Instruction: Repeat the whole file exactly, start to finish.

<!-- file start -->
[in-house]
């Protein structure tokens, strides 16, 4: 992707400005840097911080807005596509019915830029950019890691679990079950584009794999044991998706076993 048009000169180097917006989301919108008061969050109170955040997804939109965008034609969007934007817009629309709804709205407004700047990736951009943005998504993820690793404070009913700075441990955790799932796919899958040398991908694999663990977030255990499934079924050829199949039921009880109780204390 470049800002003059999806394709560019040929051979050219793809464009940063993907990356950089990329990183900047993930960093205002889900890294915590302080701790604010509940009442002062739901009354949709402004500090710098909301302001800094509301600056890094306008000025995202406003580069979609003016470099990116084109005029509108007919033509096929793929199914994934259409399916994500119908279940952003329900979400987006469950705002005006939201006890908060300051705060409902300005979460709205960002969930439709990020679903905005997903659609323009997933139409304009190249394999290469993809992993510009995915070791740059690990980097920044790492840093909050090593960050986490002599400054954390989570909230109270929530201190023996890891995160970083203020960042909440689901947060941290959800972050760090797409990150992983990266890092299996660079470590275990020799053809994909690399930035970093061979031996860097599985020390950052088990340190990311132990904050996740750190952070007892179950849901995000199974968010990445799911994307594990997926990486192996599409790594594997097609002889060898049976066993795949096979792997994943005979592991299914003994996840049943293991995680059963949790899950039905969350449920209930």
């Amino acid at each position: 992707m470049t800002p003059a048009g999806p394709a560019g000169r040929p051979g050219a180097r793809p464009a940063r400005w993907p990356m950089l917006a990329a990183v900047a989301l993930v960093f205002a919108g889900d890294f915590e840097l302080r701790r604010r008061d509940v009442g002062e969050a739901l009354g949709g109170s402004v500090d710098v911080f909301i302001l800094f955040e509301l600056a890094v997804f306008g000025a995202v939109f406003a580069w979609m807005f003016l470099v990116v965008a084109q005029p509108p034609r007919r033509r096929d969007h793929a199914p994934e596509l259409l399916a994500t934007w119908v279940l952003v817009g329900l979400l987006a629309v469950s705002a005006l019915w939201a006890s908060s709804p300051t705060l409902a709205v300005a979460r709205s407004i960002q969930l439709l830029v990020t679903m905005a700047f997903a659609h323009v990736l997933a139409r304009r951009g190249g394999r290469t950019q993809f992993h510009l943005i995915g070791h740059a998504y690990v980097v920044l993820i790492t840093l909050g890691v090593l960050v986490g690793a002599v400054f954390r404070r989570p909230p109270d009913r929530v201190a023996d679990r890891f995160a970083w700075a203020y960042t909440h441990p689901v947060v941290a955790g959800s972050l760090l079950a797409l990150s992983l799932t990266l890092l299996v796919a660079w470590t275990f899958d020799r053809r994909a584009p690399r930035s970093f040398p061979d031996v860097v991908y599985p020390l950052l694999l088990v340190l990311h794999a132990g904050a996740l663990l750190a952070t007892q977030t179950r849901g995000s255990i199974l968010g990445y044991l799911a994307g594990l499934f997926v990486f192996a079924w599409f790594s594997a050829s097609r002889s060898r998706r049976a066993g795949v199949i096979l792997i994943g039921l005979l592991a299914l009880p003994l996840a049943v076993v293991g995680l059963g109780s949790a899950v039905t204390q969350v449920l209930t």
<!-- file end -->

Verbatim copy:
[in-house]
């Protein structure tokens, strides 16, 4: 992707400005840097911080807005596509019915830029950019890691679990079950584009794999044991998706076993 048009000169180097917006989301919108008061969050109170955040997804939109965008034609969007934007817009629309709804709205407004700047990736951009943005998504993820690793404070009913700075441990955790799932796919899958040398991908694999663990977030255990499934079924050829199949039921009880109780204390 470049800002003059999806394709560019040929051979050219793809464009940063993907990356950089990329990183900047993930960093205002889900890294915590302080701790604010509940009442002062739901009354949709402004500090710098909301302001800094509301600056890094306008000025995202406003580069979609003016470099990116084109005029509108007919033509096929793929199914994934259409399916994500119908279940952003329900979400987006469950705002005006939201006890908060300051705060409902300005979460709205960002969930439709990020679903905005997903659609323009997933139409304009190249394999290469993809992993510009995915070791740059690990980097920044790492840093909050090593960050986490002599400054954390989570909230109270929530201190023996890891995160970083203020960042909440689901947060941290959800972050760090797409990150992983990266890092299996660079470590275990020799053809994909690399930035970093061979031996860097599985020390950052088990340190990311132990904050996740750190952070007892179950849901995000199974968010990445799911994307594990997926990486192996599409790594594997097609002889060898049976066993795949096979792997994943005979592991299914003994996840049943293991995680059963949790899950039905969350449920209930």
């Amino acid at each position: 992707m470049t800002p003059a048009g999806p394709a560019g000169r040929p051979g050219a180097r793809p464009a940063r400005w993907p990356m950089l917006a990329a990183v900047a989301l993930v960093f205002a919108g889900d890294f915590e840097l302080r701790r604010r008061d509940v009442g002062e969050a739901l009354g949709g109170s402004v500090d710098v911080f909301i302001l800094f955040e509301l600056a890094v997804f306008g000025a995202v939109f406003a580069w979609m807005f003016l470099v990116v965008a084109q005029p509108p034609r007919r033509r096929d969007h793929a199914p994934e596509l259409l399916a994500t934007w119908v279940l952003v817009g329900l979400l987006a629309v469950s705002a005006l019915w939201a006890s908060s709804p300051t705060l409902a709205v300005a979460r709205s407004i960002q969930l439709l830029v990020t679903m905005a700047f997903a659609h323009v990736l997933a139409r304009r951009g190249g394999r290469t950019q993809f992993h510009l943005i995915g070791h740059a998504y690990v980097v920044l993820i790492t840093l909050g890691v090593l960050v986490g690793a002599v400054f954390r404070r989570p909230p109270d009913r929530v201190a023996d679990r890891f995160a970083w700075a203020y960042t909440h441990p689901v947060v941290a955790g959800s972050l760090l079950a797409l990150s992983l799932t990266l890092l299996v796919a660079w470590t275990f899958d020799r053809r994909a584009p690399r930035s970093f040398p061979d031996v860097v991908y599985p020390l950052l694999l088990v340190l990311h794999a132990g904050a996740l663990l750190a952070t007892q977030t179950r849901g995000s255990i199974l968010g990445y044991l799911a994307g594990l499934f997926v990486f192996a079924w599409f790594s594997a050829s097609r002889s060898r998706r049976a066993g795949v199949i096979l792997i994943g039921l005979l592991a299914l009880p003994l996840a049943v076993v293991g995680l059963g109780s949790a899950v039905t204390q969350v449920l209930t």